Always outspoken, Vanessa Locicero was told she should be a lawyer from a very young age.
Instead, after high school, Vanessa enrolled in Political Science and Religious Studies at Queen’s University. She had always been fascinated by paradigms — the idea of subjectivity and how people view the world. To her, politics and religion were the biggest lenses.
It wasn’t until much later that she realized that there was a third lens that fascinated her most: the law.
“Laws are human made,” she said. “These things are just human constructed rules about how people should see the world and what they should do.”
Today, Vanessa is the principal and CEO of Soul Attorney Inc. and Locicero Legal PC, and describes herself as the “hippiest lawyer you’ll ever meet.”
But the journey to this point wasn’t so straightforward.
Back at Queen’s, Vanessa did write the LSAT in her third year, but she spent more time playing the tenor sax in a jazz band than she did studying. Needless to say, she bombed it.
“From the bottom of my heart, I will never be a lawyer,” Vanessa said at the time. “Mark my word.”
However, she didn’t really know what she wanted to become. But one thing she did love was cooking. Throughout her undergrad, Vanessa would come home after a long day at the library and start cooking all these extravagant feasts. A second-generation Italian, she was a natural host, and she loved cooking comfort food for friends and family. Evidently, one night over a late dinner together, Vanessa’s roommate suggested she become a chef. So, after graduation, Vanessa took off on a backpacking trip through Europe and when she returned, she went straight into a diploma in Culinary Business Management at Humber College.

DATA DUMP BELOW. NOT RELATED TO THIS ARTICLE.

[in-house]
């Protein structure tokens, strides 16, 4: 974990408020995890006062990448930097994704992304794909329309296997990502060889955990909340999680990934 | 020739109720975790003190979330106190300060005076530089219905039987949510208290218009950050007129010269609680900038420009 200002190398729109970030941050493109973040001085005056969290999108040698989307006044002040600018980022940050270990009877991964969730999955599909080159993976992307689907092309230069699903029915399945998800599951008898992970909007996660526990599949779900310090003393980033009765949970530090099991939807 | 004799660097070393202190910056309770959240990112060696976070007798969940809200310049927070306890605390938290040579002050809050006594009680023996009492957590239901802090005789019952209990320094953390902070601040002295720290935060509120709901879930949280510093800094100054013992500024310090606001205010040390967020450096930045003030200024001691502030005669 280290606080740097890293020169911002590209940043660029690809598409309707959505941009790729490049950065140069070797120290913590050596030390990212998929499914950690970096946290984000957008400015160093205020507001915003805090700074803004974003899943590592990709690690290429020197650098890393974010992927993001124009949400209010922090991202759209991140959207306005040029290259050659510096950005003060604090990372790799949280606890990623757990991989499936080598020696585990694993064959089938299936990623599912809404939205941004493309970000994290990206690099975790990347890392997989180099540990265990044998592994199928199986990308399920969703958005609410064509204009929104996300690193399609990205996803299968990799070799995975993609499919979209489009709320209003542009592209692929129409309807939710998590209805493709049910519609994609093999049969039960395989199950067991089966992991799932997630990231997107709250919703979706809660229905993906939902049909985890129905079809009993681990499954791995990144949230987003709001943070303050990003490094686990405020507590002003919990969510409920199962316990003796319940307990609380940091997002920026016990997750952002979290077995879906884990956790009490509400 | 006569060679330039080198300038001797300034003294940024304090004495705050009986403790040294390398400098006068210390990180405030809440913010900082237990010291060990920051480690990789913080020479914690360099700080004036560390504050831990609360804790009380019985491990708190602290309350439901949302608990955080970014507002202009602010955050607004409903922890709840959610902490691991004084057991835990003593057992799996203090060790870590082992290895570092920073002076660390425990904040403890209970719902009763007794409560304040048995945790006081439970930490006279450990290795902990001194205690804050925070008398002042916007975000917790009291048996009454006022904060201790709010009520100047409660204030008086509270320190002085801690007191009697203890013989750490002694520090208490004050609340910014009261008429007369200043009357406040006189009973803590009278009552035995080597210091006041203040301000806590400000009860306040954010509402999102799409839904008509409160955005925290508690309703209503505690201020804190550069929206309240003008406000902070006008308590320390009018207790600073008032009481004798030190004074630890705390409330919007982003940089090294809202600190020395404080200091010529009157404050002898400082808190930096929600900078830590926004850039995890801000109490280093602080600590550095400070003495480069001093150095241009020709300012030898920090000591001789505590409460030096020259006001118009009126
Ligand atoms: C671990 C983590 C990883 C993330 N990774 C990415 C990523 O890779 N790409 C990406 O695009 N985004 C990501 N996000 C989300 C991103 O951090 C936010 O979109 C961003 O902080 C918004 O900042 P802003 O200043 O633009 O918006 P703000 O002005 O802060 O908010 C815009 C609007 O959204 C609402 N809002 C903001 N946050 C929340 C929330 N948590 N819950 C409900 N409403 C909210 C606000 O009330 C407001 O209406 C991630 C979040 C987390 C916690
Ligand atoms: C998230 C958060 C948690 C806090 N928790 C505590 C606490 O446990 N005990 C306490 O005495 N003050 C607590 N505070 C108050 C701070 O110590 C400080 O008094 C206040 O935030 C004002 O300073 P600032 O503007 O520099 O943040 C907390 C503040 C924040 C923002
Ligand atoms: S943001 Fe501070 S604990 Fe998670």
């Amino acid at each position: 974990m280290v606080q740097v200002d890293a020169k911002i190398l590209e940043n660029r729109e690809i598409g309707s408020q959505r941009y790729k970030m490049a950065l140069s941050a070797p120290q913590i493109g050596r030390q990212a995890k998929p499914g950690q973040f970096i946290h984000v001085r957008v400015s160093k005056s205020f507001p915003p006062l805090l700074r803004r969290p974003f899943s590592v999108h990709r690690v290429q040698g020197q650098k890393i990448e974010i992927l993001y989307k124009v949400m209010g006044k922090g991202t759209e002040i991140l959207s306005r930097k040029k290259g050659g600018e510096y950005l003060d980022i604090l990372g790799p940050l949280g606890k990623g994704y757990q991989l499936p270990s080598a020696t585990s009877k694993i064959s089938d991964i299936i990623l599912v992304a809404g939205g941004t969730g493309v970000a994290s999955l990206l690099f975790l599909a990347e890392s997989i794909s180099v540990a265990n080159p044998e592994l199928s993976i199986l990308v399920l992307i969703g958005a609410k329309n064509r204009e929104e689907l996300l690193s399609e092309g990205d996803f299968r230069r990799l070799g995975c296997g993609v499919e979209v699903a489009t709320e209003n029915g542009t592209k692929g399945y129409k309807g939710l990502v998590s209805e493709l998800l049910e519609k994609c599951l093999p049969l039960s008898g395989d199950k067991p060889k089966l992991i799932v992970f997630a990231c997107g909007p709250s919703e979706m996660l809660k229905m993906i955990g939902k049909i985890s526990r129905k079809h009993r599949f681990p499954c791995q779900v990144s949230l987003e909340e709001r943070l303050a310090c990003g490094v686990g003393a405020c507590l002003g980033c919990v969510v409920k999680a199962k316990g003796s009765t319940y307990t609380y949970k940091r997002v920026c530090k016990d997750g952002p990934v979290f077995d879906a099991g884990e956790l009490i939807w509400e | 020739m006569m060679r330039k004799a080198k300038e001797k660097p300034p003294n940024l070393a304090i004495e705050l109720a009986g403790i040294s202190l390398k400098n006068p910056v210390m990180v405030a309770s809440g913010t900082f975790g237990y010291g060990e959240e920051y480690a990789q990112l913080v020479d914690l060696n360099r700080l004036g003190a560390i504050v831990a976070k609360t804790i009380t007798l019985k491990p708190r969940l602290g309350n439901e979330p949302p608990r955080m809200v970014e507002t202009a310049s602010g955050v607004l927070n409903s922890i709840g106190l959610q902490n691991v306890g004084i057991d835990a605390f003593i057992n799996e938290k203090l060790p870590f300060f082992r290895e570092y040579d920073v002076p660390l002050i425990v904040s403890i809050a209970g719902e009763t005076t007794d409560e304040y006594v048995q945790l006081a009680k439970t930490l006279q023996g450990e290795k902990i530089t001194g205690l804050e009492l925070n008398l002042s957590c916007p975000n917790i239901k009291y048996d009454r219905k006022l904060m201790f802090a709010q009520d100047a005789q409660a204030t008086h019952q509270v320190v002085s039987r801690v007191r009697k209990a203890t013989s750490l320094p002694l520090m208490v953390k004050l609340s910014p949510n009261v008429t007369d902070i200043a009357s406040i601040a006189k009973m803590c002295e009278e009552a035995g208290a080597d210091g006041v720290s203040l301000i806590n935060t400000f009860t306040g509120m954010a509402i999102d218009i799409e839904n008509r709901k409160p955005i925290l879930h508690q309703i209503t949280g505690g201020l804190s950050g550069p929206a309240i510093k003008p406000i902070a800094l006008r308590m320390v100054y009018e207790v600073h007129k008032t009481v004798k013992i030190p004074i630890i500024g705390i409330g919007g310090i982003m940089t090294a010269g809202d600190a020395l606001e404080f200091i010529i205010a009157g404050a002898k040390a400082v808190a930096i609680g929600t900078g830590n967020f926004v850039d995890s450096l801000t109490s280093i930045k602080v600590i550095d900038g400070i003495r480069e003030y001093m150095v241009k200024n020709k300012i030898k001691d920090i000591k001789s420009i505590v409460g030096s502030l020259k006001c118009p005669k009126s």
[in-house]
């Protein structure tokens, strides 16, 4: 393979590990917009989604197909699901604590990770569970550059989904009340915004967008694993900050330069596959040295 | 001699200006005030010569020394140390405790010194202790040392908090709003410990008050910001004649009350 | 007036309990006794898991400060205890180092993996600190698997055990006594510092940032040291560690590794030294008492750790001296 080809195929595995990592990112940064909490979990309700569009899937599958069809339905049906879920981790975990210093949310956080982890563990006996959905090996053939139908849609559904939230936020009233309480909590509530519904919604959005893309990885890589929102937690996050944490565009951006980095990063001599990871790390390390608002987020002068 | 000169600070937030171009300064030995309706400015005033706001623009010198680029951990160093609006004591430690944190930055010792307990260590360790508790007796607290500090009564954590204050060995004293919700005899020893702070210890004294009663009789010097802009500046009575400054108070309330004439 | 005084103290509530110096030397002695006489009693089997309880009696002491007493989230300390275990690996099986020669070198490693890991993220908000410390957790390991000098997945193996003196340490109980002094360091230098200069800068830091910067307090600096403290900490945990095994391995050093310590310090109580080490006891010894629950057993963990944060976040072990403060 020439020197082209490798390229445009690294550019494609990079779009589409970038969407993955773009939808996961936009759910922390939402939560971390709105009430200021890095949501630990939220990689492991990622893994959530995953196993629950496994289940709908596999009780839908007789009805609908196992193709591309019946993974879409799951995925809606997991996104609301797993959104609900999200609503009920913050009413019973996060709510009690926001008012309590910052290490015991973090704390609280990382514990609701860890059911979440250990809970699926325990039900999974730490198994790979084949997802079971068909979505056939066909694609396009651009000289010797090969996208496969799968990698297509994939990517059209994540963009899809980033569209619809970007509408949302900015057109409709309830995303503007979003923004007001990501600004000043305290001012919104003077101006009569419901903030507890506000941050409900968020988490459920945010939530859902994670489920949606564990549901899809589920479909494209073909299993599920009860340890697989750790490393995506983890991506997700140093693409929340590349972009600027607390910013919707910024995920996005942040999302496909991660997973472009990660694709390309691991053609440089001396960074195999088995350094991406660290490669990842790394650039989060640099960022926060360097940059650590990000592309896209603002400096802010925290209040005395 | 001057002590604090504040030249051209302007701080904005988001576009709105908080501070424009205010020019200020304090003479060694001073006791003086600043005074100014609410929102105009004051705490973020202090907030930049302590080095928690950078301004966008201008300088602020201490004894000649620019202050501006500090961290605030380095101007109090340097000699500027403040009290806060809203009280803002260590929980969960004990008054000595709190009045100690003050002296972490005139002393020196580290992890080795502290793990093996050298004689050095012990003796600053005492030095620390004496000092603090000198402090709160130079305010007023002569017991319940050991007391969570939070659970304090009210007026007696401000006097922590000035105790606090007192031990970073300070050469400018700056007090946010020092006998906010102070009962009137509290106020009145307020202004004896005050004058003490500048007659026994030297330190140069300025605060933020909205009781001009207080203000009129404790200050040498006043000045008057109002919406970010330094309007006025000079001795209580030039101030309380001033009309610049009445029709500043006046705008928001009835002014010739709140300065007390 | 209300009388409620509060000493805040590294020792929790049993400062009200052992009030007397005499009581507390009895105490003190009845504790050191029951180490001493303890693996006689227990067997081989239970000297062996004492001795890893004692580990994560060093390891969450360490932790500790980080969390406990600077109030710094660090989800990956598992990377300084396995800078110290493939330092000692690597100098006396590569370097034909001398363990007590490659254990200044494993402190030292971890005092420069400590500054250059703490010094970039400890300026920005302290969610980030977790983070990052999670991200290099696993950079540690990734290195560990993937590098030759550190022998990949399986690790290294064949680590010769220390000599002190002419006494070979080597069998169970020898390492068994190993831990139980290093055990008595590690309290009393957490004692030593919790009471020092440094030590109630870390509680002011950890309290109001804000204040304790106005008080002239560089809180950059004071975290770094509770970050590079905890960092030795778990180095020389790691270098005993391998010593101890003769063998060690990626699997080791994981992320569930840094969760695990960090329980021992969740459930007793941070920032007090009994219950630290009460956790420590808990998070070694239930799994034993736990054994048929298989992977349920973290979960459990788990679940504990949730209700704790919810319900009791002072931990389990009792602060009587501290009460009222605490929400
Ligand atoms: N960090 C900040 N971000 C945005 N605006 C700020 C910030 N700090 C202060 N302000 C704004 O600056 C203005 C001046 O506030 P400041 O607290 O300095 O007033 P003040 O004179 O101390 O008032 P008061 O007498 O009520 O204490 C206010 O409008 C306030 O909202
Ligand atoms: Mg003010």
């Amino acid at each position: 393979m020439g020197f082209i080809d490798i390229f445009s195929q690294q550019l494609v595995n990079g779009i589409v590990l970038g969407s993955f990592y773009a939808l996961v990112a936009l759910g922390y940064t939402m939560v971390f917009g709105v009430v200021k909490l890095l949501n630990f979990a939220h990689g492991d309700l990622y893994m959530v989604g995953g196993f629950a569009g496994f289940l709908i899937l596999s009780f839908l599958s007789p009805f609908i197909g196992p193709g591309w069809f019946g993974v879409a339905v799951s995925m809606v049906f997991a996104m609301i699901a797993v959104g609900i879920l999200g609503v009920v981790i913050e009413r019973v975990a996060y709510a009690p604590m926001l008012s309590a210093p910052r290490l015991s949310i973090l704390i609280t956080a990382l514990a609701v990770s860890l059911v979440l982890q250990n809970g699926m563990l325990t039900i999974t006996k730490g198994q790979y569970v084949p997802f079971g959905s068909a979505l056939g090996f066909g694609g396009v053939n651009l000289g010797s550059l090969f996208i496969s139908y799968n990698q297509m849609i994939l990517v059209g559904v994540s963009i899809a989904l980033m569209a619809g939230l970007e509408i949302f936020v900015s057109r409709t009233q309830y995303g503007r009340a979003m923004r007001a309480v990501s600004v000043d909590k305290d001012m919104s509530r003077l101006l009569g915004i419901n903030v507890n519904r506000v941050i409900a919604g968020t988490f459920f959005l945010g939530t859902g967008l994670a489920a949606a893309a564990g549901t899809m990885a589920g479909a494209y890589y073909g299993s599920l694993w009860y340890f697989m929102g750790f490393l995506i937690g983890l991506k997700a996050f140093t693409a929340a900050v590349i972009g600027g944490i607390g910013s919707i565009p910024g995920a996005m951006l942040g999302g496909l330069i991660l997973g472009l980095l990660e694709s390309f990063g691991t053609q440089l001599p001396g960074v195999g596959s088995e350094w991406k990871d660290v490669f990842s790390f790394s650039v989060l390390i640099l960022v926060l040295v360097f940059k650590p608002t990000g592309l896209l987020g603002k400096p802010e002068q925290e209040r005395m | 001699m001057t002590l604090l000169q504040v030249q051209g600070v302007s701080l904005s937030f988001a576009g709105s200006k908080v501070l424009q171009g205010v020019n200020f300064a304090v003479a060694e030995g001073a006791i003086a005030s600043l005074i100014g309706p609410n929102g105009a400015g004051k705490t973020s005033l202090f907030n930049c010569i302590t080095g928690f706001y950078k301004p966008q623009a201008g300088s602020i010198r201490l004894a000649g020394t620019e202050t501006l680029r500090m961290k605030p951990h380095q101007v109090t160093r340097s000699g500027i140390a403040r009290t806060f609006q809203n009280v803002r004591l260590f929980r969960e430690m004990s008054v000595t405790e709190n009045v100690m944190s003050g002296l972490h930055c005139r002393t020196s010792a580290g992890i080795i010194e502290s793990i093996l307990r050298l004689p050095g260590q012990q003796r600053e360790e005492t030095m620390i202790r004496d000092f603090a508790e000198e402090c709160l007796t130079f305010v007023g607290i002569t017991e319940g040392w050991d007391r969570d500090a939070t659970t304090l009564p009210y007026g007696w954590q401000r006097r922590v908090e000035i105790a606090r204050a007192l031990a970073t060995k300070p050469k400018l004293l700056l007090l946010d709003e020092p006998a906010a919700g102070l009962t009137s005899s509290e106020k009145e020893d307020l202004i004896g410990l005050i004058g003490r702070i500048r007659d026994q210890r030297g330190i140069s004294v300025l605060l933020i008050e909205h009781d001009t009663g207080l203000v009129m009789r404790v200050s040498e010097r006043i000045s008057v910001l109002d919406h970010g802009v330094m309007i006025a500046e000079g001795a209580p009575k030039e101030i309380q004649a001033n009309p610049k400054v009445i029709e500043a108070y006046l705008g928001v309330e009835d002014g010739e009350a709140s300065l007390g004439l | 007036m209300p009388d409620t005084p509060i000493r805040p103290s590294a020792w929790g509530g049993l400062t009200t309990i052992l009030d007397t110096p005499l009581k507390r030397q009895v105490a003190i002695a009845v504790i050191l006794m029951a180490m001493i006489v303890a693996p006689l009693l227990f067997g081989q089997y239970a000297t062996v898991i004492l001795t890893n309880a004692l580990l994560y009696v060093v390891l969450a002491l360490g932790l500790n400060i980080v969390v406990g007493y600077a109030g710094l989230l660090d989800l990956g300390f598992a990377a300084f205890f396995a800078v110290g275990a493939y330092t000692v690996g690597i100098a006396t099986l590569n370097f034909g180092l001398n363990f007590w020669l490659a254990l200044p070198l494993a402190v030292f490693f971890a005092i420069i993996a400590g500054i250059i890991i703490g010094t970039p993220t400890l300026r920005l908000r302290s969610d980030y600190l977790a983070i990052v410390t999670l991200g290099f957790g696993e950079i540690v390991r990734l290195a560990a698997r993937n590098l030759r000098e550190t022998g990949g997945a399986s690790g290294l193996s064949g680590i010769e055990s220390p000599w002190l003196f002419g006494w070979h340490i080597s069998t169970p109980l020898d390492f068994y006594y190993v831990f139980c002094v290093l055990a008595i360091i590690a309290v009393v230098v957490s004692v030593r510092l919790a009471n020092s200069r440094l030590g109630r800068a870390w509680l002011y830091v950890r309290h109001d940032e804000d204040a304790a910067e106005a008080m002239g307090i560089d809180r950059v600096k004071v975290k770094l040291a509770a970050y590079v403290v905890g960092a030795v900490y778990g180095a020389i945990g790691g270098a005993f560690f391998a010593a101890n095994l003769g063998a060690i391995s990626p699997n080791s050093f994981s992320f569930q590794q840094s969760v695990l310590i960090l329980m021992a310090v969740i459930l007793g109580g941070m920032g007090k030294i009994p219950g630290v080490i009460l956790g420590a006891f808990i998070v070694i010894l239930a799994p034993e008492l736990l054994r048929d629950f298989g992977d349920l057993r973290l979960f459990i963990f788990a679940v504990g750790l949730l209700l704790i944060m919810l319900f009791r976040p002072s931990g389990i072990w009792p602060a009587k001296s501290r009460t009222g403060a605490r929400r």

The program taught her not only how to be a chef, but the business side of the industry as well. She did her placement the following summer at the Fairmont Chateau Lake Louise and she fell in love with the mountains — and with the idea of being a restaurateur.
“I rediscovered a whole new part of myself being there,” she said.
In reality, she learned pretty quickly that it was quite the grind.
Her second placement led her to a small startup with an Italian man who was selling his grandmother’s tomato sauce. He needed someone who knew the business side as well as the food side, and the process opened Vanessa’s eyes to all of the legality that surrounds food and food regulation — she was fascinated.
So she decided to become a food lawyer.
It wasn’t until she started law school a few years later that she learned there actually wasn’t such a thing. But, she started to take a whole bunch of other courses that really interested her, specifically contract law and all the components of the business side of law.